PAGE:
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Countdown to Oscars

Posts Tagged ‘The Departed’

Tuesday January 14th, 2014

The Wolf in Context

By Søren Hough
Contributor

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We sit entrenched in an Irish mob den. Here, anyone could be a mole and thus everyone toes Death’s door. Then we are transported to an island, where a man is unsure of what is real, and what isn’t. His feverish nightmare reaches its peak before bringing his world down around him. And now we are in Paris, France, as snow falls quietly in front of a massive clock. Behind its imposing face, two young children discover the secrets of a filmmaker in hiding.

Given Martin Scorsese’s recent films, it’s no surprise there was backlash when he released The Wolf of Wall Street (2013). It’s been more than 20 years since the legendary filmmaker pushed the boundaries of the social conscience. Particularly after Hugo (2011) won five Academy Awards, the public image of Scorsese has been tempered with that of a straightforward, audience-pleasing director. When he followed up the kid-friendly Hugo with the extremely adult The Wolf of Wall Street, audiences seemed to forget that the latter, not the former, is business as usual for the director.

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Saturday January 11th, 2014

The Academy Awards: No Country for Old Men, or Women?


By Mark Pinkert
Contributor

At the ripe age of 79, Judi Dench could become the second oldest woman to win the Academy Award for Best Actress. She’s a likely nominee by way of Philomena (2013), a British comedy-drama in which Philomena Lee (Dench) pairs up with an out-of-work journalist, Martin Sixsmith (Steve Coogan), to find the son she was forced to give up 50 years earlier. An Academy win would make Dench the second oldest Best Actress behind only Jessica Tandy, who won the award at the age of 80 as Mrs. Daisy Werthan in Driving Miss Daisy (1989), and only the third Best Actress to receive the award while over the age of 65 (Katharine Hepburn won for On Golden Pond (1981) when she was 74 years old).

Dench–known more for her icy, matriarchal roles–is illuminated and humorous in Philomena, and she handles this role with great dexterity. But while she’s an almost guaranteed Best Actress nom, the film itself seems to be on the Best Picture bubble, and will have a tough time squeezing past the likes of Inside Llewyn Davis or Dallas Buyers Club. This despite the fact that the Academy voting body is notoriously known for being very old and very white, and often voting that way.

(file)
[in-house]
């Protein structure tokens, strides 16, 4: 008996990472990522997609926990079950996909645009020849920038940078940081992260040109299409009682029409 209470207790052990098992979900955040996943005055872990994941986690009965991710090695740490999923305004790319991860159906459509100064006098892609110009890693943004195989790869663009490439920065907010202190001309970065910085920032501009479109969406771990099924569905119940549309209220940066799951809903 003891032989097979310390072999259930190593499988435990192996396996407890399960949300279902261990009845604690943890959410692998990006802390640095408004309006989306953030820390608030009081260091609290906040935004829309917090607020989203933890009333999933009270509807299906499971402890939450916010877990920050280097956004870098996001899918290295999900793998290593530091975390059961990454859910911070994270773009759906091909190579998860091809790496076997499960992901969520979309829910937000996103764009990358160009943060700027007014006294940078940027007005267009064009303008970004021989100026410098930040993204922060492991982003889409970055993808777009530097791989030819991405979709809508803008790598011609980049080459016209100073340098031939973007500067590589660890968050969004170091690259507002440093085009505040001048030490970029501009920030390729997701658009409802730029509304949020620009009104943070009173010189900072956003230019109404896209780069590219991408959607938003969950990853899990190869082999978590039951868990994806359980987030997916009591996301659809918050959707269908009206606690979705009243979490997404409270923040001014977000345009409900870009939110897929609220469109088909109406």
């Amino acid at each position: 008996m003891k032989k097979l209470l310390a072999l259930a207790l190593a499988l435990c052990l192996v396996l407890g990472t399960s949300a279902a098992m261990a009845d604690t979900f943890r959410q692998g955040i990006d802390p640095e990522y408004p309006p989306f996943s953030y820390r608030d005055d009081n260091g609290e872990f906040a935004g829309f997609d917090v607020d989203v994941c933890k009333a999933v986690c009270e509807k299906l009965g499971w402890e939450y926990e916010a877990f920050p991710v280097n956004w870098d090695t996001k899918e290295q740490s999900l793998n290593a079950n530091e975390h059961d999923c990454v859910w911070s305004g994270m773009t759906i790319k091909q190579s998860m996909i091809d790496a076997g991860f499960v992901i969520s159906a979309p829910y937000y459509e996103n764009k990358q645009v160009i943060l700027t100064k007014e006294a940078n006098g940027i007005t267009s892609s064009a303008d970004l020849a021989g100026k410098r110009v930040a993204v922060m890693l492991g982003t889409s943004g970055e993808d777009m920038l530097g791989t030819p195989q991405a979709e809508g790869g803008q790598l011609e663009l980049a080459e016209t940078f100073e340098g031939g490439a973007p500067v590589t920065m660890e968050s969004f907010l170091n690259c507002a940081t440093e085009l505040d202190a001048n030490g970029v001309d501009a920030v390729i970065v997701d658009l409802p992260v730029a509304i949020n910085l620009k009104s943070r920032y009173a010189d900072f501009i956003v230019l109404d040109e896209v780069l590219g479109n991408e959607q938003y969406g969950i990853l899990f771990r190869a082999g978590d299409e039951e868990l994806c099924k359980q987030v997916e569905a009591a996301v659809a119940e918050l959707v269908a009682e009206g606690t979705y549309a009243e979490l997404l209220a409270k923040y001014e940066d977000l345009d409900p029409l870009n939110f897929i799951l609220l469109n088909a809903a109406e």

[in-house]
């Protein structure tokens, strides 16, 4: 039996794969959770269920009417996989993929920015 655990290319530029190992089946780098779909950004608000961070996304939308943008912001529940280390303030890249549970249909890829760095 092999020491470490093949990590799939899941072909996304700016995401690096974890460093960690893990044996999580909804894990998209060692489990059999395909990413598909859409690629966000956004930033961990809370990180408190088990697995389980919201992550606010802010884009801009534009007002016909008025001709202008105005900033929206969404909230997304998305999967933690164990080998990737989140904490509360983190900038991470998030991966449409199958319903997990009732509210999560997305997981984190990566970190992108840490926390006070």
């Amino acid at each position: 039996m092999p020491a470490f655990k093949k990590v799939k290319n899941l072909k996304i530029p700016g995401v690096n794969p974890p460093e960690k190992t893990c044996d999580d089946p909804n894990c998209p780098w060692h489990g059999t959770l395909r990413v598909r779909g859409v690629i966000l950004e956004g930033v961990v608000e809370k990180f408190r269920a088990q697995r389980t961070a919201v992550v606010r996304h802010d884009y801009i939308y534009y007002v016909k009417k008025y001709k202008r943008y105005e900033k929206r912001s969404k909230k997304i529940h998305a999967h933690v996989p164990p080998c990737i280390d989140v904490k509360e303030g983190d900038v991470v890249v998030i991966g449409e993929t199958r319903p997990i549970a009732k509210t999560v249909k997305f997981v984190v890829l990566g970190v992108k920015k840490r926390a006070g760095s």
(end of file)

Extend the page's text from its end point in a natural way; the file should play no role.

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Sunday September 22nd, 2013

The 10 Past Winners Most Likely to Be Nominated Again This Year

By Joey Magidson
Film Contributor

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Each year, Oscar voters reward several previously unrecognized talents with their first Academy Award nominations. But they have a habit of filling many if not most of their 20 acting slots with people whom they have previously been nominated. (If you happen to have already won an Oscar? Well, then you are sitting even prettier.)

Why is this the case? That’s probably a question for a psychologist, although my own guess would be that voters are more inclined to check out the work of — and reward — work by quantities who are known and established than who are not.

Regardless, there are, as usual, plenty of previous nominees and winners — actors, actresses, directors, writers, and various behind-the-scenes talent — angling this year to be a part of the Oscar race once again. I have decided to highlight the 10 whom I believe have the best shot at scoring that desired recognition.

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Wednesday September 18th, 2013

In Year of Dark Oscar Contenders, Is Academy Seeking Something Light?

By Joey Magidson
Contributor
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Over the course of the last 85 years, the best picture Oscar race has generally been won by the most “important” film — in terms of its social significance and/or impact on the film industry itself — that is also enjoyable and fun. Think about Argo (2012), The Artist (2011), The King’s Speech (2010) and so many others.

What makes this year’s best picture race unusual, so far, is that virtually all of the major contenders that we’ve seen are extremely dark — from the presumptive frontrunner 12 Years a Slave all the way through longer-shots such as Labor Day. In fact, a large number are literally about life and death crises, including GravityAll Is Lost, Captain Phillips, Fruitvale Station, The Book Thief and Prisoners.

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Wednesday January 30th, 2013

Do Films From Adapted Screenplays Fare Better In Best Picture Than Their Original Counterparts?

By Joey Magidson
Film Contributor

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Most years, one can find almost all of the Best Picture hopefuls contained in both the Best Adapted Screenplay and Best Original Screenplay categories. With 10 slots overall, at least half of the nominees are always present, if not more. The two categories are not looked at equally, though, as the Adapted contenders are consistently considered the better Oscar bet than their Original counterparts.